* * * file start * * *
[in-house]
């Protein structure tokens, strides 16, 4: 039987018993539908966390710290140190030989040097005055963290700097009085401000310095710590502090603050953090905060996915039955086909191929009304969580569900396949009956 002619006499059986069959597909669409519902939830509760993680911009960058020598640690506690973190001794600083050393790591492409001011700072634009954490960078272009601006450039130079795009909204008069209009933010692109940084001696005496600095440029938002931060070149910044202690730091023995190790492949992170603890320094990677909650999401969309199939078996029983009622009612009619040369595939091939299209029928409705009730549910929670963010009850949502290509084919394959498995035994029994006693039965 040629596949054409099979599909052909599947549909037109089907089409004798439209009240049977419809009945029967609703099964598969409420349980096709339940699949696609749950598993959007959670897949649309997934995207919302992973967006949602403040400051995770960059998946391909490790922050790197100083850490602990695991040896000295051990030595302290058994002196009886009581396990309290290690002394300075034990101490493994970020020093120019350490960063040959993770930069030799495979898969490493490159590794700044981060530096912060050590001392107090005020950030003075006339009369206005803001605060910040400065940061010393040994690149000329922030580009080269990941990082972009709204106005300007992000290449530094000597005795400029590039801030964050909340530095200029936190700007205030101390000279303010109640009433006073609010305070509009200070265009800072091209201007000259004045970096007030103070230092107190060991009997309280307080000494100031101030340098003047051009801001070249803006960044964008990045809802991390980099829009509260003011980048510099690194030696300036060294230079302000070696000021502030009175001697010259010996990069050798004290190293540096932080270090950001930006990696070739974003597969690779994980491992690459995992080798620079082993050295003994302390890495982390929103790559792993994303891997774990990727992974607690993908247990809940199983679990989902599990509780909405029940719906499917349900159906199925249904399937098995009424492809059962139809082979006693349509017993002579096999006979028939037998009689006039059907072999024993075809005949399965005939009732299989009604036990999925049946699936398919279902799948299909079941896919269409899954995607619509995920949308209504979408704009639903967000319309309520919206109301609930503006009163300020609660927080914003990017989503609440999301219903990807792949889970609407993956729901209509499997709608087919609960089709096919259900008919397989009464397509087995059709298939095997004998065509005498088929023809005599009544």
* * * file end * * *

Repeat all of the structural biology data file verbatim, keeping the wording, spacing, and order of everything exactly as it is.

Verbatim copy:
[in-house]
């Protein structure tokens, strides 16, 4: 039987018993539908966390710290140190030989040097005055963290700097009085401000310095710590502090603050953090905060996915039955086909191929009304969580569900396949009956 002619006499059986069959597909669409519902939830509760993680911009960058020598640690506690973190001794600083050393790591492409001011700072634009954490960078272009601006450039130079795009909204008069209009933010692109940084001696005496600095440029938002931060070149910044202690730091023995190790492949992170603890320094990677909650999401969309199939078996029983009622009612009619040369595939091939299209029928409705009730549910929670963010009850949502290509084919394959498995035994029994006693039965 040629596949054409099979599909052909599947549909037109089907089409004798439209009240049977419809009945029967609703099964598969409420349980096709339940699949696609749950598993959007959670897949649309997934995207919302992973967006949602403040400051995770960059998946391909490790922050790197100083850490602990695991040896000295051990030595302290058994002196009886009581396990309290290690002394300075034990101490493994970020020093120019350490960063040959993770930069030799495979898969490493490159590794700044981060530096912060050590001392107090005020950030003075006339009369206005803001605060910040400065940061010393040994690149000329922030580009080269990941990082972009709204106005300007992000290449530094000597005795400029590039801030964050909340530095200029936190700007205030101390000279303010109640009433006073609010305070509009200070265009800072091209201007000259004045970096007030103070230092107190060991009997309280307080000494100031101030340098003047051009801001070249803006960044964008990045809802991390980099829009509260003011980048510099690194030696300036060294230079302000070696000021502030009175001697010259010996990069050798004290190293540096932080270090950001930006990696070739974003597969690779994980491992690459995992080798620079082993050295003994302390890495982390929103790559792993994303891997774990990727992974607690993908247990809940199983679990989902599990509780909405029940719906499917349900159906199925249904399937098995009424492809059962139809082979006693349509017993002579096999006979028939037998009689006039059907072999024993075809005949399965005939009732299989009604036990999925049946699936398919279902799948299909079941896919269409899954995607619509995920949308209504979408704009639903967000319309309520919206109301609930503006009163300020609660927080914003990017989503609440999301219903990807792949889970609407993956729901209509499997709608087919609960089709096919259900008919397989009464397509087995059709298939095997004998065509005498088929023809005599009544």